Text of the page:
30 July 2006
Way back in 1998, I created the first version of 'Wild Mood Swings', a toy that lets you pick your mood and then whisks you off to an appropriate website for that mood. I relaunched the site in February 2003, with its own website at www.wildmoodswings.co.uk.
It's been described as like a mini-Stumbleupon by users of that popular social bookmarking site and has surprisingly been bookmarked with the tag 'Web 2.0' at del.icio.us. It's also been submitted to digg a couple of times without me noticing.
Those proper Web 2.0 sites are great ways to discover new online experiences. The difference with WMS is that it has one editorial voice, and the moods used to reach the websites don't always describe them. If you're feeling sad, for example, you're more likely to be taken to a site to cheer you up than a site full of misery. There's also a high standard of quality control, so that all the clicks should be worthwhile in some way.
I've just refreshed the site, introducing over 65 new moods and online experiences. I've also changed the mood attributed to some of the older experiences that are still in there, so if you're a regular visitor you might spot what appears to be duplication for a short time. There's a new Google search box on the page too, so it's more suitable for setting as a browser start page.
Wild Mood Swings: How do you want to feel today?
Labels: site news
15 July 2006
I've added five new photos of Sydney to my travel photography Google Map.
11 July 2006
It was announced today that Syd Barrett died on Friday. Barrett was the founder and original creative force behind Pink Floyd. The first Floyd LP 'Piper at the Gates of Dawn' is as fine an album as you could hope for: Barrett wrote songs with child-like wonder and the Floyd dressed them up in the best psychedelia the sixties could muster. By the time the second album came around, Barrett wasn't in the band any more and only contributed one track, Jugband Blues.
Under the command of Roger Waters first and then David Gilmour much later, Pink Floyd went on to be massively successful, while Barrett more or less disappeared. Three patchy Barrett solo albums were released, but they failed to consistently capture the magic of his earlier work. Barrett effectively retired to paint and hasn't had any involvement with the music industry or the rest of Pink Floyd for decades.
So why is Barrett still remembered today, about forty years on from his creative peak? Why are there misplaced rumours about him playing concerts in America? Why did journalists who should know better keep stalking him at home, year after year? Why are even his poorly sung out-takes deemed worthy of commercial release? Why was there such emotion in the Albert Hall when the remaining friendly Floyds burst into Barrett's song Arnold Layne at David Gilmour's recent gig?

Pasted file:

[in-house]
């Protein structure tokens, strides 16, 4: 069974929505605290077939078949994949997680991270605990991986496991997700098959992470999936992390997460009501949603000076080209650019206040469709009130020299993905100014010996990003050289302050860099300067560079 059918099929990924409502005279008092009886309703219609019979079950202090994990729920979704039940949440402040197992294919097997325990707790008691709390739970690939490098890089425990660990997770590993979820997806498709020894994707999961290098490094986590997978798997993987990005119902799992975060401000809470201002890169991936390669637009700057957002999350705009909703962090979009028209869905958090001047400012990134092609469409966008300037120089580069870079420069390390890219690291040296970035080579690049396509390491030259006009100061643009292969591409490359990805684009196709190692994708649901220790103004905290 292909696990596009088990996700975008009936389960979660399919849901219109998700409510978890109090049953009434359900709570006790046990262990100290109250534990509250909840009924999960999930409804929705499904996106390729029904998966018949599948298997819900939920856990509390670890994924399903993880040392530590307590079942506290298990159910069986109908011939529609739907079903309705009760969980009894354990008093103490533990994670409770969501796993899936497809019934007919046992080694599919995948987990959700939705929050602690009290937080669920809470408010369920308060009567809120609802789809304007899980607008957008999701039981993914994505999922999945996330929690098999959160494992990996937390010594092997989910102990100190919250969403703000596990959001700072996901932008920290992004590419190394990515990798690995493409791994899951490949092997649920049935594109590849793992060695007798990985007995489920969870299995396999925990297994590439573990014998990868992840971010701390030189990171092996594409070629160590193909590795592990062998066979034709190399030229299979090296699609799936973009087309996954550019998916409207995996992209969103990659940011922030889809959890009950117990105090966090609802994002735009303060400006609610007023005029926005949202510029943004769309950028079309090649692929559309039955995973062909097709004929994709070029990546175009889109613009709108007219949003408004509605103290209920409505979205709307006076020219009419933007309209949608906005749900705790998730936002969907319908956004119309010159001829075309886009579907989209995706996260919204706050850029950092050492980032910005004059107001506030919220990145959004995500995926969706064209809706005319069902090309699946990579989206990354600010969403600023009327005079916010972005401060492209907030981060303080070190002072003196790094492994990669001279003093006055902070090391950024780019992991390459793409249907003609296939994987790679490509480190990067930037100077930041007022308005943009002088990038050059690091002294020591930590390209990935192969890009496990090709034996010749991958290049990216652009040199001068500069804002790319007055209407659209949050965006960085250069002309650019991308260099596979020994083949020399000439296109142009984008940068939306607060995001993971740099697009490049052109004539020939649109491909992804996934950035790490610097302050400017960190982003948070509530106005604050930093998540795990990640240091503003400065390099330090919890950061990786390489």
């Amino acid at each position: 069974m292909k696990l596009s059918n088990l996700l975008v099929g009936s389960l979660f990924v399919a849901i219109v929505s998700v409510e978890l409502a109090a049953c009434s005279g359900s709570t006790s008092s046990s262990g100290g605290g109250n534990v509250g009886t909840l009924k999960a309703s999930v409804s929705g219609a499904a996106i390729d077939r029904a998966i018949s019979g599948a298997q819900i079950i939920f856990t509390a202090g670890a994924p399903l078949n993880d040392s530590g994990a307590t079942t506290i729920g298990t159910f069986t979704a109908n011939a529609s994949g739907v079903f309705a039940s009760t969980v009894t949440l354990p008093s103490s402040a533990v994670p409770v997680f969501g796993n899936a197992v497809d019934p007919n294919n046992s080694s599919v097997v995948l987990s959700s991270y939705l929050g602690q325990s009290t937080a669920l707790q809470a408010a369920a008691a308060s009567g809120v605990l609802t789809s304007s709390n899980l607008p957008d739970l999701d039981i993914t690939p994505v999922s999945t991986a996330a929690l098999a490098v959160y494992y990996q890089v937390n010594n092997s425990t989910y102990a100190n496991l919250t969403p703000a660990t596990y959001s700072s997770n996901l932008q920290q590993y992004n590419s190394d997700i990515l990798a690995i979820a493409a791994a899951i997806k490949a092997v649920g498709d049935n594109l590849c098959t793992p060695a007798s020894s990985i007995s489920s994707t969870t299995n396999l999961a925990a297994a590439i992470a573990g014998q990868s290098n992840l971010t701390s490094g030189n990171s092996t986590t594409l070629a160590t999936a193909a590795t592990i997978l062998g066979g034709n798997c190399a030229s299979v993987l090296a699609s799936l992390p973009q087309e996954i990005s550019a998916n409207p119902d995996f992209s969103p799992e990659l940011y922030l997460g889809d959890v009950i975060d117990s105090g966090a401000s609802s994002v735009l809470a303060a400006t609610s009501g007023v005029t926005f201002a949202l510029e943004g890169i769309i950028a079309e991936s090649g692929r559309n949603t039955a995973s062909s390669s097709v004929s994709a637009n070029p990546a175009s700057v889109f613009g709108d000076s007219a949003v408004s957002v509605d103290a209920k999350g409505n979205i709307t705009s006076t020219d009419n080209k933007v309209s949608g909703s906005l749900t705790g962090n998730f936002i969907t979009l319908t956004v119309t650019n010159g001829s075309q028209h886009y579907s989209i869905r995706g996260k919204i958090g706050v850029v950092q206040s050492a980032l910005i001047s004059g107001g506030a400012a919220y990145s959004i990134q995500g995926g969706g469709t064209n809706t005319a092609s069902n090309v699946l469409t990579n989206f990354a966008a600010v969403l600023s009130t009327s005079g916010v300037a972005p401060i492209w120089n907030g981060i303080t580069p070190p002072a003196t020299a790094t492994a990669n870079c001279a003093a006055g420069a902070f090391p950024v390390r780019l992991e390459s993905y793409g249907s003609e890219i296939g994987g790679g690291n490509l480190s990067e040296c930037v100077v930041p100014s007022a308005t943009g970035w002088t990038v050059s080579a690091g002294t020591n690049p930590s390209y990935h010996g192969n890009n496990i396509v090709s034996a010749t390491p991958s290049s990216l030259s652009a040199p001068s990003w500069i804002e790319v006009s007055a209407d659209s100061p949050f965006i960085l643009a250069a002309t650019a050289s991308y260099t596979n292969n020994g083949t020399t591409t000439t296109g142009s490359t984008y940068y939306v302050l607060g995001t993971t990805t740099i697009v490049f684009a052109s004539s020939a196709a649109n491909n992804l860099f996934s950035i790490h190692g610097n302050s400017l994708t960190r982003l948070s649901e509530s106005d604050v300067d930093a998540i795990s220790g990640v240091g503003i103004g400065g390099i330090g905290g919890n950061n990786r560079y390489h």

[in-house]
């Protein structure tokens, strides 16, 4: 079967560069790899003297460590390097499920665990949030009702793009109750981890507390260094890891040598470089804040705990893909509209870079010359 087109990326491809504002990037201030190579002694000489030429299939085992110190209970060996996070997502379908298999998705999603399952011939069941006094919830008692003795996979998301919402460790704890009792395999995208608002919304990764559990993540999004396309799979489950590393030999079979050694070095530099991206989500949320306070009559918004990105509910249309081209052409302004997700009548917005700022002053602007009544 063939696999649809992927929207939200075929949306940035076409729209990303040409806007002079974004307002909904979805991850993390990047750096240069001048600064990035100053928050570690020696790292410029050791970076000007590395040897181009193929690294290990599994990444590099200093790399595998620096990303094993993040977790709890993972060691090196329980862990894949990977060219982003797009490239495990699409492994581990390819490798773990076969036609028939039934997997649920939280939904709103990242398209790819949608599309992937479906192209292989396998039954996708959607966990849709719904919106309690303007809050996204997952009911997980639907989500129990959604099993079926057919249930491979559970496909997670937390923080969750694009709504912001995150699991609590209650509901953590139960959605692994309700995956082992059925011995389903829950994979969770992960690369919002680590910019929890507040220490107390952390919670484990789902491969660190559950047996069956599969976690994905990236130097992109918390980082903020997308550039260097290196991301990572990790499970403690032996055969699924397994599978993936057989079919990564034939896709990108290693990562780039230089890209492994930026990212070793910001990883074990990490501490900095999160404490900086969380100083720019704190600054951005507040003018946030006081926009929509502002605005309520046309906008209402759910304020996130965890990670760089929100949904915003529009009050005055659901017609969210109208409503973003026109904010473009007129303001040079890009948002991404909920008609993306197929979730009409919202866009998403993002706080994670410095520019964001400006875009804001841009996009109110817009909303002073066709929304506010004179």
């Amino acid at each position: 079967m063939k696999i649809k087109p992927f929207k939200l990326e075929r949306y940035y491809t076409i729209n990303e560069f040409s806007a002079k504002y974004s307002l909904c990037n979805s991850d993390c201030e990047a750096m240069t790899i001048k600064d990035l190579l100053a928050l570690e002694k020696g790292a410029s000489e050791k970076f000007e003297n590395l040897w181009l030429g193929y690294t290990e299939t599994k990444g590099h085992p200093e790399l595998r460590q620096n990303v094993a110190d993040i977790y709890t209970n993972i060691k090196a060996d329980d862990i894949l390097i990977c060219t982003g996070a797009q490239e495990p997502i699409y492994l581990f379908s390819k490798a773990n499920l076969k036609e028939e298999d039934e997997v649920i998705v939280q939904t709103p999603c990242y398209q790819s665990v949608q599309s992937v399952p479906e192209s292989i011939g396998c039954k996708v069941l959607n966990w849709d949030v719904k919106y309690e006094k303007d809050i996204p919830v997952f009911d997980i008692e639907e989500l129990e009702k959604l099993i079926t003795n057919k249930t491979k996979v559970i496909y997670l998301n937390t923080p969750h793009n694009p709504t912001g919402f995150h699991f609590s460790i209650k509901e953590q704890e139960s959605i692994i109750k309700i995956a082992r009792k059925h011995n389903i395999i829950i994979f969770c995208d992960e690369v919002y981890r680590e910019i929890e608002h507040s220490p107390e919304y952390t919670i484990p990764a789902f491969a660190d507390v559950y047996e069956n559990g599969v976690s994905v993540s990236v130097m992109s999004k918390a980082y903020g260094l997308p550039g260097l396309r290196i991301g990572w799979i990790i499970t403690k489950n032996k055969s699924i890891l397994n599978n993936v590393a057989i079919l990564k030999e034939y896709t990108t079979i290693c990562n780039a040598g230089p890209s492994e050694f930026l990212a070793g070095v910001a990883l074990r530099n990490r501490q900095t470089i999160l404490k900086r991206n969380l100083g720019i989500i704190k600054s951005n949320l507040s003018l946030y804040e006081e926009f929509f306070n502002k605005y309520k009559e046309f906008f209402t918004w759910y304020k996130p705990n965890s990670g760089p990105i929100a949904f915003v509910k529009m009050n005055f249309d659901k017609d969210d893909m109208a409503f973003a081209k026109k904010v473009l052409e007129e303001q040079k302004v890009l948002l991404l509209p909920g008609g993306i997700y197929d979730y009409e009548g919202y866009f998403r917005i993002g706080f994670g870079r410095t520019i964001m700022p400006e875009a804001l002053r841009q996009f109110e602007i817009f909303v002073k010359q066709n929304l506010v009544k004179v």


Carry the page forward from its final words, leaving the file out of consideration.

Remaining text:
Perhaps it's because Barrett became a legend: the genius crushed by the music industry and driven by drugs into an early mental breakdown. Perhaps it's because of the way he's haunted Pink Floyd's later work, including most obviously 'Shine On You Crazy Diamond'. In the obits I've read, the legend casts a long shadow over the work.
I'd like to think, though, that there are enough other people out there tonight playing songs like Chapter 24, Matilda Mother, Lucifer Sam, Interstellar Overdrive and Astronomy Domine and revelling in their timeless beauty. We've been missing Syd for a long time, but we'll always have his songs to remember him by.
Syd Barrett: a painter, piper and prisoner. Goodbye.
08 July 2006
I've uploaded photos of Radiohead in concert, taken in Birmingham on the day The Bends was released. This is the first time - over ten years after they were taken - that these photos have been published.
That was also the first gig I photographed. I was using a Canon T70 with black and white film and no flash. The photos are grainy and blurred, which contributes to their atmosphere.
02 July 2006
The idea of Ben Elton writing a book about Friends Reunited sounds like cash-in bandwagon-jumping of the worst kind. I thought it would be better if he wrote a book about one of the parody sites that people kept launching a few years back, such as Bullies Reunited.
So imagine my surprise to find out that's exactly what he's done. In his murder mystery 'Past Mortem', Elton explores the theme of bullying and the impact it has on everybody's lives: the bullies, the victims and the witnesses.
Detective Edward Newsom is tracking a serial killer while battling loneliness by delving into his own past through Friends Reunited. He's surprised to find his status has changed since he was at school, and then shocked as his past and present collide.
There are a couple of weaknesses. The main characters are well-written, but some of the characters on the periphery are see-through. Even if former class mates of the eighties did meet up, it's highly unlikely they would still be saying 'Rock on, Tommy!' to each other. Even in jest. The love story sub-plot is layered on pretty thick and only delivers a modest pay-off. While there are surprises throughout, the ending seemed obvious from about two-thirds of the way through.
But that's just picking on a good book. 'Past Mortem' elaborates on its theme creatively and brings everything to a tidy conclusion in a way that's so elegant it's like watching synchronised swimming. At times, it's gruesome. But it's satisfying to read and unlike Dead Famous, avoids easy answers and nearly all cliches. This is a great whodunnit, with a nice line in whydunnit thrown in for free. Recommended.